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NORAD & FAA Making Skies Safer?
Many Missions Flown Since 9/11

Making Our Skies Safer

CBS News: September 8, 2006

Armen Keteyian Looks At Post-9/11 Changes In How We Secure Our Skies

Picture of Admiral Keating of NORAD
"We are much more capable today than
we were on the eleventh of September," 
says Adm. Timothy Keating, who is in charge
of both NORAD and NORTHCOM.  
 

Five years ago, on a morning marked by chaos and cries for help from the cockpit of one of the planes hijacked on Sept. 11, the two federal agencies charged with defending our skies — the FAA and North American Aerospace Defense Command, or NORAD — were without a direct line of communication. As CBS News chief investigative correspondent Armen Keteyian reports, they were essentially flying blind during 109 minutes of terror.

"We could not see what the FAA could see. That was the main stumbling point, if you like," Gen. Eric Findley says. Findley was in the "hot seat" that sunny September day, deep inside Cheyenne Mountain at NORAD's top-secret defense site. Three of those planes, including United Flight 93, went down without any sort of military response. "It's not satisfactory, it's not a success. No. But that was not our mission on that particular day," Findley says.

For decades, NORAD had been fixated on threats coming from outside our borders — a Cold War mindset that no longer applied.

But that has changed.

The U.S. Northern Command, or NORTHCOM, is the New World Order of the nation's defense. Inside NORTHCOM's nerve center, dozens of military officers and civilians now sit side by side, tracking all things domestic — air, land and sea — and are directly linked to 150 other command centers involved in public safety.

None of this communication was in place five years ago.

Today, it all begins with DEN — short for Domestic Events Network. Unlike on 9/11, DEN offers real-time communication between FAA headquarters in Washington and NORTHCOM in Colorado Springs, Colo.

Instead of the 14 military jets available on 9/11, there are now nearly three times that number of Air Force and National Guard fighters ready to respond to any kind of threat. There have been more than 2,200 incidents to date.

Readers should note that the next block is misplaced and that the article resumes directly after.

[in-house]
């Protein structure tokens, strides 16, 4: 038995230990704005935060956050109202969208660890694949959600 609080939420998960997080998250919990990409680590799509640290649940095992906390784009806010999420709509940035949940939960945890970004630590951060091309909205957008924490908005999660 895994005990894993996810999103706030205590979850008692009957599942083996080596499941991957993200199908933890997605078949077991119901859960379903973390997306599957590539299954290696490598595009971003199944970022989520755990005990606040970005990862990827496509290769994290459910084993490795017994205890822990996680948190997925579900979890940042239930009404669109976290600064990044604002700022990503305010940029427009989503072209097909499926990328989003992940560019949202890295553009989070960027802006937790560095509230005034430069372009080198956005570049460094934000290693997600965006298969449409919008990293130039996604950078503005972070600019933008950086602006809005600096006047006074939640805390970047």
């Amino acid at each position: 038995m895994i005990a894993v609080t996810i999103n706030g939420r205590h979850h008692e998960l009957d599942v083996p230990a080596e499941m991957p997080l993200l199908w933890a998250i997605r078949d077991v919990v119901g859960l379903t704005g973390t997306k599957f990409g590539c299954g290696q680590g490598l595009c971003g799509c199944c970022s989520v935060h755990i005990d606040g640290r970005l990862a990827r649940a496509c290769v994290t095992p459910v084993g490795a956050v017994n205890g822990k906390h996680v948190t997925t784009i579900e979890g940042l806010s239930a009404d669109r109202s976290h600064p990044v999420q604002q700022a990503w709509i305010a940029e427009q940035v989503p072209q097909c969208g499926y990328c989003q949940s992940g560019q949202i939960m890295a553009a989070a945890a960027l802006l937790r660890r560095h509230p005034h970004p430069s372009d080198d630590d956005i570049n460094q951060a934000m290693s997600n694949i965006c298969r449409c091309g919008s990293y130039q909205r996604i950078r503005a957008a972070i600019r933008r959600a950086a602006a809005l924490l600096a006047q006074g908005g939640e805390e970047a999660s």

"We are much more capable today than we were on the eleventh of September," says Adm. Timothy Keating, who is in charge of both NORAD and NORTHCOM.

Since Sept. 11, 2001, the United States has flown more than 44,000 missions to safeguard the skies over U.S. cities. Radar systems now monitor virtually every aircraft in the sky, searching for enemies from the inside out.

Admiral Keating says if NORTHCOM had 10 minutes' notice that a plane had been hijacked, he would "easily" be able to respond.

"We've done a great deal to fix and repair what went wrong five years ago. The real question is, 'are we keeping up with the evolving threat?'" says Col. PJ Crowley, a former member of President Clinton's National Security Council.

That threat centers on smaller planes, like the Cessna that mistakenly violated air space over Washington last year.

"The nightmare scenario for general aviation: small airplane packed with explosives, or a small airplane carrying a biological agent flies over a major city. The warning time is not going to be there," Crowley says.

UFOs Northwest Comment: NORAD is now paying attention to aircraft within the U.S. borders rather than just focusing on unidentified aircraft approaching U.S. and Canadian borders. It is interesting to note that 4,400 missions have been flown and 2,200 incidents have occurred since 9/11. Only a handful of these incidents have been published in the media. I have received some UFO reports during the past two years whereby witnesses have seen military aircraft scramble after UFOs. Perhaps some of these 2,200 incidents and 4,400 missions have involved UFOs? Keep in mind that 2,200 incidents equates to over 1 incident/day.

 

 

 

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